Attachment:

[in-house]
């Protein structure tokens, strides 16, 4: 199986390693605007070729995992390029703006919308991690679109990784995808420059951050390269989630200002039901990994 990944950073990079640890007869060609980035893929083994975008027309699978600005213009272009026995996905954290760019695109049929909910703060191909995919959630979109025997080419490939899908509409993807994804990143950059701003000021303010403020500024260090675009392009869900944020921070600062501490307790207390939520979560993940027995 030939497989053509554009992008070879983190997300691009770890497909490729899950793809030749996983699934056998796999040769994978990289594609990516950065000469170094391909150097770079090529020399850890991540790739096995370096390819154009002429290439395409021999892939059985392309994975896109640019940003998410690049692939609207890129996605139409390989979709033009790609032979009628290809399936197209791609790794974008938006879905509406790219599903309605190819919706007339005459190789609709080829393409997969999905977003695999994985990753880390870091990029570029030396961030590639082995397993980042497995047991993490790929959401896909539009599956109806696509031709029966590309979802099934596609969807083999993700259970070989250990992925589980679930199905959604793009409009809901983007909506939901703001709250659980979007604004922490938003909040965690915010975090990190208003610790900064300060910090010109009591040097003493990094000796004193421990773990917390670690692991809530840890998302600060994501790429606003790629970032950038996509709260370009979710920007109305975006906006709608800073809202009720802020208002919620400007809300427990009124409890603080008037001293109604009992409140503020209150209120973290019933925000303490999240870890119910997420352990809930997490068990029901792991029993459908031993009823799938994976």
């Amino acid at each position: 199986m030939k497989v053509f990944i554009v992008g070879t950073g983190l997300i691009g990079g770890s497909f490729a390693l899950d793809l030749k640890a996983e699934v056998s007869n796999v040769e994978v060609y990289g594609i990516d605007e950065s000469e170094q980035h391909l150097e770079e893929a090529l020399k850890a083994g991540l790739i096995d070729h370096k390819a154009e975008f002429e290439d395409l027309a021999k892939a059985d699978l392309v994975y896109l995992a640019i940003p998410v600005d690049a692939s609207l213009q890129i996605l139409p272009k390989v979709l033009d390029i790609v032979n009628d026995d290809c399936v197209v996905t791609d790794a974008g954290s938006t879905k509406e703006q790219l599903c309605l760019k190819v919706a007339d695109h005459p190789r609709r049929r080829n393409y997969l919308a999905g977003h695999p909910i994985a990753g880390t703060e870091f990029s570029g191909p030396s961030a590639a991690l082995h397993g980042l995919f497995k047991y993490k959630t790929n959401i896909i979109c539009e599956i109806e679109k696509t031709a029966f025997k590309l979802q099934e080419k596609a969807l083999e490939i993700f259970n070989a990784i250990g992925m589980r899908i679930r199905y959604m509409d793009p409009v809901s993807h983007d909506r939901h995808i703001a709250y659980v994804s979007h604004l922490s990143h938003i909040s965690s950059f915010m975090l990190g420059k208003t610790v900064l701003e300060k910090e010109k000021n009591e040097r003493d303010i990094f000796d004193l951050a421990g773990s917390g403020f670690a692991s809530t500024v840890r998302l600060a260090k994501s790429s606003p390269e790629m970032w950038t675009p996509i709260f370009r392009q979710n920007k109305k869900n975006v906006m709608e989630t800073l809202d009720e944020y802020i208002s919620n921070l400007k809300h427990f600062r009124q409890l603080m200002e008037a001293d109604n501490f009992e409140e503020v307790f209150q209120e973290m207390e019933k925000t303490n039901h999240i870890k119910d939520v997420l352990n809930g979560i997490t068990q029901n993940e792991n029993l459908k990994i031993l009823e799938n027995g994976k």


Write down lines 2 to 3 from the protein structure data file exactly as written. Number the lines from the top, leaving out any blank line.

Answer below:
């Protein structure tokens, strides 16, 4: 199986390693605007070729995992390029703006919308991690679109990784995808420059951050390269989630200002039901990994 990944950073990079640890007869060609980035893929083994975008027309699978600005213009272009026995996905954290760019695109049929909910703060191909995919959630979109025997080419490939899908509409993807994804990143950059701003000021303010403020500024260090675009392009869900944020921070600062501490307790207390939520979560993940027995 030939497989053509554009992008070879983190997300691009770890497909490729899950793809030749996983699934056998796999040769994978990289594609990516950065000469170094391909150097770079090529020399850890991540790739096995370096390819154009002429290439395409021999892939059985392309994975896109640019940003998410690049692939609207890129996605139409390989979709033009790609032979009628290809399936197209791609790794974008938006879905509406790219599903309605190819919706007339005459190789609709080829393409997969999905977003695999994985990753880390870091990029570029030396961030590639082995397993980042497995047991993490790929959401896909539009599956109806696509031709029966590309979802099934596609969807083999993700259970070989250990992925589980679930199905959604793009409009809901983007909506939901703001709250659980979007604004922490938003909040965690915010975090990190208003610790900064300060910090010109009591040097003493990094000796004193421990773990917390670690692991809530840890998302600060994501790429606003790629970032950038996509709260370009979710920007109305975006906006709608800073809202009720802020208002919620400007809300427990009124409890603080008037001293109604009992409140503020209150209120973290019933925000303490999240870890119910997420352990809930997490068990029901792991029993459908031993009823799938994976």
């Amino acid at each position: 199986m030939k497989v053509f990944i554009v992008g070879t950073g983190l997300i691009g990079g770890s497909f490729a390693l899950d793809l030749k640890a996983e699934v056998s007869n796999v040769e994978v060609y990289g594609i990516d605007e950065s000469e170094q980035h391909l150097e770079e893929a090529l020399k850890a083994g991540l790739i096995d070729h370096k390819a154009e975008f002429e290439d395409l027309a021999k892939a059985d699978l392309v994975y896109l995992a640019i940003p998410v600005d690049a692939s609207l213009q890129i996605l139409p272009k390989v979709l033009d390029i790609v032979n009628d026995d290809c399936v197209v996905t791609d790794a974008g954290s938006t879905k509406e703006q790219l599903c309605l760019k190819v919706a007339d695109h005459p190789r609709r049929r080829n393409y997969l919308a999905g977003h695999p909910i994985a990753g880390t703060e870091f990029s570029g191909p030396s961030a590639a991690l082995h397993g980042l995919f497995k047991y993490k959630t790929n959401i896909i979109c539009e599956i109806e679109k696509t031709a029966f025997k590309l979802q099934e080419k596609a969807l083999e490939i993700f259970n070989a990784i250990g992925m589980r899908i679930r199905y959604m509409d793009p409009v809901s993807h983007d909506r939901h995808i703001a709250y659980v994804s979007h604004l922490s990143h938003i909040s965690s950059f915010m975090l990190g420059k208003t610790v900064l701003e300060k910090e010109k000021n009591e040097r003493d303010i990094f000796d004193l951050a421990g773990s917390g403020f670690a692991s809530t500024v840890r998302l600060a260090k994501s790429s606003p390269e790629m970032w950038t675009p996509i709260f370009r392009q979710n920007k109305k869900n975006v906006m709608e989630t800073l809202d009720e944020y802020i208002s919620n921070l400007k809300h427990f600062r009124q409890l603080m200002e008037a001293d109604n501490f009992e409140e503020v307790f209150q209120e973290m207390e019933k925000t303490n039901h999240i870890k119910d939520v997420l352990n809930g979560i997490t068990q029901n993940e792991n029993l459908k990994i031993l009823e799938n027995g994976k």